Digging, published in 1996, was written at a difficult moment. In a sense it wasn’t meant to be written at all. I had begun work on what was supposed to be a biography of my grandfather’s sister, a woman whose existence was unknown to me until 1974, when my mother happened to mention her. Sapphires is based on my maternal grandmother’s family, but I knew next to nothing about my grandfather’s. My curiosity was piqued. My mother’s casual mention of his sister sent me on adventure over three continents to discover her story.
The travelling proved the last straw for my 19-year relationship. Shattered by the break-up, I put the biography project aside and embarked on what I thought would be a collection of essays on the animals in my life, beginning with the beautiful English setter who’d been with us until she died. The story grew, transmogrified into fiction, and Digging was born.
I wasn’t the first writer compelled to put a dog’s life on paper. The one I knew best was Virginia Woolf’s Flush – as it happens a biography, but an imagined one of the poet Elizabeth Barrett Browning’s cocker spaniel. Yet my inspiration was the 1434 portrait of the Arnolfini couple, in which the artist Van Eyck has a small dog in the painting’s centre as a symbol of their domestic contentment. I was also influenced by the Jungian idea that dogs in dreams can symbolise intuitive perception.
My hope was to create something of a modern fable, and Digging is imbued with folk tales, archaeology and ruminations on the world as a dog might perceive it. The shortest of my novels, it opens with a woman sighting the ghost of her dog Carly who’d died 12 years before. (Carly is the only character named, others are given initials, the narrator none.) Thus begins the woman’s delving into the past she’d shared with Carly, the baby who’d been nurtured by them and their uneasy connection with the baby’s archaeologist father.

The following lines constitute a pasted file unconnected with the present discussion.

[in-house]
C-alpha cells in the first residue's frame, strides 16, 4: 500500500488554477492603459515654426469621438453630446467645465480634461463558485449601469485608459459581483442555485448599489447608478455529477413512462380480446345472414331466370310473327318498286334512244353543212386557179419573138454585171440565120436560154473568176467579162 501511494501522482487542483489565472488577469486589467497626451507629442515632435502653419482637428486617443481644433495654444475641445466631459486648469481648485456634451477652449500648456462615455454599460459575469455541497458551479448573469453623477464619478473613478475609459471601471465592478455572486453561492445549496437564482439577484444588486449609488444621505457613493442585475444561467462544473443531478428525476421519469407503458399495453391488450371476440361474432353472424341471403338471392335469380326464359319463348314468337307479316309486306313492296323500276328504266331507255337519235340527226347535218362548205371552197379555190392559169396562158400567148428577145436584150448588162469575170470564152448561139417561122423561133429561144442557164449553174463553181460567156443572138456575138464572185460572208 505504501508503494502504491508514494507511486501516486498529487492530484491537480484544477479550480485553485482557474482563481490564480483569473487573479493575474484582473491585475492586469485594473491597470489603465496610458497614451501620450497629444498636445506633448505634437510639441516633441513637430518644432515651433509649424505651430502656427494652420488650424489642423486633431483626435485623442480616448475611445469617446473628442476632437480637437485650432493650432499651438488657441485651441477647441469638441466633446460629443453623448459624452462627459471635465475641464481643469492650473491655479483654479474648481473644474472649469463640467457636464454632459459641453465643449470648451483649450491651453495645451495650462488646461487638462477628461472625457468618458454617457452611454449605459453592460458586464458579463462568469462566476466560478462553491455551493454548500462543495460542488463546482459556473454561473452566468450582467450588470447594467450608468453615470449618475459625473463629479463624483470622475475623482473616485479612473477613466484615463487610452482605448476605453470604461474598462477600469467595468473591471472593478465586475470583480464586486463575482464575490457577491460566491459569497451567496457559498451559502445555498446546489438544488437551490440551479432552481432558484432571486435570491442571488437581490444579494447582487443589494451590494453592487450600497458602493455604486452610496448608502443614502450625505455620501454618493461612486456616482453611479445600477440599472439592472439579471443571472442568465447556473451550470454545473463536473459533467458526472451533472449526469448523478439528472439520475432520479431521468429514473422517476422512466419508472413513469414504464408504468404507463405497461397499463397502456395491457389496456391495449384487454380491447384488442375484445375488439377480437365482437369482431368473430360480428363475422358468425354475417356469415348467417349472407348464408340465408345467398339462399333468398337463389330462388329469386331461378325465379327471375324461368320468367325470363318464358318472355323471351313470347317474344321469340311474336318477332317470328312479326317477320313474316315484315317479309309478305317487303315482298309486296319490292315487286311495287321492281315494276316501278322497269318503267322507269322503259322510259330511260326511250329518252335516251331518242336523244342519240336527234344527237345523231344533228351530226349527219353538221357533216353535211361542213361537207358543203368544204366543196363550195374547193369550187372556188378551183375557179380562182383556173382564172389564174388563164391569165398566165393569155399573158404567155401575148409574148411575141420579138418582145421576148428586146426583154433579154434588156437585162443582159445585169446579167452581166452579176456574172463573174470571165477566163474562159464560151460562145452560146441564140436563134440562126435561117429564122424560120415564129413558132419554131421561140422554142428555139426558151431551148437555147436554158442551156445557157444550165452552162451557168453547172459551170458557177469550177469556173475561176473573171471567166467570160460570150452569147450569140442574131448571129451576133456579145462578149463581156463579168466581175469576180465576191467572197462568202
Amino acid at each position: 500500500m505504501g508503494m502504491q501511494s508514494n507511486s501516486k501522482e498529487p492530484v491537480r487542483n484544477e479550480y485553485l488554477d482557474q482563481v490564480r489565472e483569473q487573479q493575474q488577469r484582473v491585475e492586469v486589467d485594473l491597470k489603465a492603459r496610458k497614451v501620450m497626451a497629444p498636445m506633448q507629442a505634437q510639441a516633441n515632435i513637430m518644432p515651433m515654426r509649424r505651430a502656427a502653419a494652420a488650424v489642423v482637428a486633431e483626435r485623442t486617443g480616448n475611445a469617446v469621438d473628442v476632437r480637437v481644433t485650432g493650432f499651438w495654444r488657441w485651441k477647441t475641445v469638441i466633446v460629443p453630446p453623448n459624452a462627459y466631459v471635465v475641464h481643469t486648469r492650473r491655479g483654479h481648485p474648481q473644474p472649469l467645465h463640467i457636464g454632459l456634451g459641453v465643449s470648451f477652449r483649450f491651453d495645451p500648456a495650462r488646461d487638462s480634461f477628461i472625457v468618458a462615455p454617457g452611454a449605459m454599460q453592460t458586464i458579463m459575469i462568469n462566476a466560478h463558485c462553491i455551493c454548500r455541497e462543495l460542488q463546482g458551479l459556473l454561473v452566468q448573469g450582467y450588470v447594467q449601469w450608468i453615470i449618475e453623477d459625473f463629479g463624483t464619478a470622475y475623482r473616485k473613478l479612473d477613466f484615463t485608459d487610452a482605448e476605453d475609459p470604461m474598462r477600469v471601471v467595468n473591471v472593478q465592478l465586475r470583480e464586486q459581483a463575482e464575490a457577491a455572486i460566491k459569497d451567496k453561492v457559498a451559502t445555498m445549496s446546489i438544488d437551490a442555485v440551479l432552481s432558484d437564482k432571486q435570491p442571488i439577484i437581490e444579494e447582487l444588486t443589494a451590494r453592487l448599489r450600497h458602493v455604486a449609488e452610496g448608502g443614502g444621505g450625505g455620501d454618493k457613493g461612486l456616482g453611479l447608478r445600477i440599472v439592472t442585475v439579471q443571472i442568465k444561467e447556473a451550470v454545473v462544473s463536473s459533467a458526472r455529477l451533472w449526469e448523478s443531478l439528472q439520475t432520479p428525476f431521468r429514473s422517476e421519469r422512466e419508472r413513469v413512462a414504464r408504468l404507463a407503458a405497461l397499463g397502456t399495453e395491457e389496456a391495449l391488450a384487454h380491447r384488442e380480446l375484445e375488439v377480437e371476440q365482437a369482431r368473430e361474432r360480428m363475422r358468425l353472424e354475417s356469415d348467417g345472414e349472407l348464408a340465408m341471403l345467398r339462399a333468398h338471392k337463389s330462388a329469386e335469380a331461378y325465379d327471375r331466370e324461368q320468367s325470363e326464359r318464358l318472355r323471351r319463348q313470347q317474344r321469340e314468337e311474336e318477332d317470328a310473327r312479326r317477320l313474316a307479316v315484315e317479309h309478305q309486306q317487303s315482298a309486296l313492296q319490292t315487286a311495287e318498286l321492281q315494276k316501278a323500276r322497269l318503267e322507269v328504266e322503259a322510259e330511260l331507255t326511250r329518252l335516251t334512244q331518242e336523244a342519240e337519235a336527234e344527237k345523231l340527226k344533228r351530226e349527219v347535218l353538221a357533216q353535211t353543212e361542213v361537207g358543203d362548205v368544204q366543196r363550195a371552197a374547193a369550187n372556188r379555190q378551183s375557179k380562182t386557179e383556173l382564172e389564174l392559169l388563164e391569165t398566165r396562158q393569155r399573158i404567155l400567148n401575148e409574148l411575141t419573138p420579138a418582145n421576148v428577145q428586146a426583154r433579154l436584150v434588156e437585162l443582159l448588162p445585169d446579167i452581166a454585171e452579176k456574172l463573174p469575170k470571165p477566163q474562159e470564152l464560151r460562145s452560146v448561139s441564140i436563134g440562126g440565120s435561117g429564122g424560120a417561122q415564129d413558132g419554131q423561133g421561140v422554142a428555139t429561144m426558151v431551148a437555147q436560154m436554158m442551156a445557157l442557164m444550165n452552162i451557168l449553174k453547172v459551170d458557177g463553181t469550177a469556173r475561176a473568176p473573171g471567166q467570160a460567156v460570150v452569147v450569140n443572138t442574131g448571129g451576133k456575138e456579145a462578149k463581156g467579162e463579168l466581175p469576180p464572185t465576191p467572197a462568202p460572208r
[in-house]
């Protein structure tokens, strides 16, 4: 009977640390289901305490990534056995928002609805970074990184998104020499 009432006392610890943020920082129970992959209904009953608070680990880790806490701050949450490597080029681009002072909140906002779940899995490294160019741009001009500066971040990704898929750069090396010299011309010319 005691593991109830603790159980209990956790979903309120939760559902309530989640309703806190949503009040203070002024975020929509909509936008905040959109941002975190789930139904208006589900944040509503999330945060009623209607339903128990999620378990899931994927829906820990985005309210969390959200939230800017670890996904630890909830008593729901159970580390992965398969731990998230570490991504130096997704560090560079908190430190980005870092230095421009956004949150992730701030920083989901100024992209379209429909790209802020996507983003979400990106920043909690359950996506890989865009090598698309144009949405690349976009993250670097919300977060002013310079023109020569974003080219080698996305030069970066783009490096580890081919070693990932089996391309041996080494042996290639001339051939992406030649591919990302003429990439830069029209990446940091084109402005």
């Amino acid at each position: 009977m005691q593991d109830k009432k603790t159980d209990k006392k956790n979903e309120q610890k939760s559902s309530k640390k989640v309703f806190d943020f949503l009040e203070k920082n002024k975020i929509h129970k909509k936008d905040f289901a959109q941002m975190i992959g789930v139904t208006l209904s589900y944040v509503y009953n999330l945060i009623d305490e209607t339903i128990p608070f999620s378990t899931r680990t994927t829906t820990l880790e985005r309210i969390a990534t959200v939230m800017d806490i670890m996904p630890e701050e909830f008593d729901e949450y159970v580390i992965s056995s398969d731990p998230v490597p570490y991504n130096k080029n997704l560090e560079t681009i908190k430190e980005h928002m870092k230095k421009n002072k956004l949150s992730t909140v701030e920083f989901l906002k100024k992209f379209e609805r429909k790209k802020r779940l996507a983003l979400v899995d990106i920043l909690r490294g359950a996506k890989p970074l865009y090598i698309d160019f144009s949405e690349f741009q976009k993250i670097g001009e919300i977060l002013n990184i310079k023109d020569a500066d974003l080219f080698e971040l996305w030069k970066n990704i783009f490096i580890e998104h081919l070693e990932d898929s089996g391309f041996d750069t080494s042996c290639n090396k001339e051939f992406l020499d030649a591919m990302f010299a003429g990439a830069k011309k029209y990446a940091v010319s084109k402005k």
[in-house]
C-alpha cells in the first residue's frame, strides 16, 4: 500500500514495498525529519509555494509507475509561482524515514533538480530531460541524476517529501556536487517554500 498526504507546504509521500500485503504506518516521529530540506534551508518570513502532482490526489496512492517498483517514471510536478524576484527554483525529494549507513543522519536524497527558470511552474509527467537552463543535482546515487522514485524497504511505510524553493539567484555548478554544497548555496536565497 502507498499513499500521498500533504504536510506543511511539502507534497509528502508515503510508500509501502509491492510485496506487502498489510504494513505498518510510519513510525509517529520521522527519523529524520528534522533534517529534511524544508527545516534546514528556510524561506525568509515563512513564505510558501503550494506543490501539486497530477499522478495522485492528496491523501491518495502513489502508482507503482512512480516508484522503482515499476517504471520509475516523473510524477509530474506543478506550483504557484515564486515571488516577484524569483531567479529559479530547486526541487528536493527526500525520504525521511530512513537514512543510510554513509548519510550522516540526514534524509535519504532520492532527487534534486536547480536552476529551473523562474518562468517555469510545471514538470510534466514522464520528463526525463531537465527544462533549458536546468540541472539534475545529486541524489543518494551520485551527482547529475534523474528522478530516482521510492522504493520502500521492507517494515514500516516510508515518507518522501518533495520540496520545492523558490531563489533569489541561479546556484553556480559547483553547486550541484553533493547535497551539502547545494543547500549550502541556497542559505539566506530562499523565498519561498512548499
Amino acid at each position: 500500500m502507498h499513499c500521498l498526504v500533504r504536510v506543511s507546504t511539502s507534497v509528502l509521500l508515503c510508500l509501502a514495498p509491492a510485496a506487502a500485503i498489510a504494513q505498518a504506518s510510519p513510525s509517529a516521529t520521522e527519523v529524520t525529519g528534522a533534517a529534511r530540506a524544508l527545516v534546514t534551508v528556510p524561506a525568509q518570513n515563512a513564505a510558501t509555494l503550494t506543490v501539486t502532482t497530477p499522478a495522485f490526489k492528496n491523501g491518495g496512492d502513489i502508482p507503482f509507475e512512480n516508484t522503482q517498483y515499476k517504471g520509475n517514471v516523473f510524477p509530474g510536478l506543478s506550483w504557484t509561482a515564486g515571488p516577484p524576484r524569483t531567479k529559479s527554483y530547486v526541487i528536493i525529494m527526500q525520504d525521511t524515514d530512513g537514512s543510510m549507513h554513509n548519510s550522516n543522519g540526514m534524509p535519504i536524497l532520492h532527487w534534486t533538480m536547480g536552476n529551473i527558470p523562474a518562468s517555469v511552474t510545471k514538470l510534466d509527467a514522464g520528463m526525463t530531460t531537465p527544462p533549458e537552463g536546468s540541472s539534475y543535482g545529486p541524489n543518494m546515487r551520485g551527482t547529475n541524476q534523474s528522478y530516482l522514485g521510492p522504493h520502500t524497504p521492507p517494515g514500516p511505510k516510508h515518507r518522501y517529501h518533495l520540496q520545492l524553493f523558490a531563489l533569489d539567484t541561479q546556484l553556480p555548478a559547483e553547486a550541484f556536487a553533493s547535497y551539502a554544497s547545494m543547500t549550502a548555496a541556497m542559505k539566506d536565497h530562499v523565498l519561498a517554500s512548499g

Though Digging was widely reviewed when published, I could only find one review on the net, and that in the National Library’s Trove. It’s one I’d never seen before, a finely written, perceptive appreciation by Nadine Davidoff in the Australian Jewish News. In it the reviewer writes: ” Much of the text is, in fact, a sensitive meditation on the experience of motherhood … a text that is distinctly feminist … Inspired by the vision of Carly, the central character ultimately allows instinct and intuition to guide her in the excavation of her relationship with X and the circumstances around the birth of their son. As she says, ‘They say that dogs are magicians; that they represent the inner life, that following them … will lead you to gold.’ “
Wow! I went digging and look what I found. After all this time, what a wonderful surprise. Thank you, Nadine Davidoff.
“Dowse is a master of the long, fluid sentence, perfectly crafted and assured. Her reconstruction of legends and folktales is handled with considerable aplomb. Read her prose and enjoy.” The Australian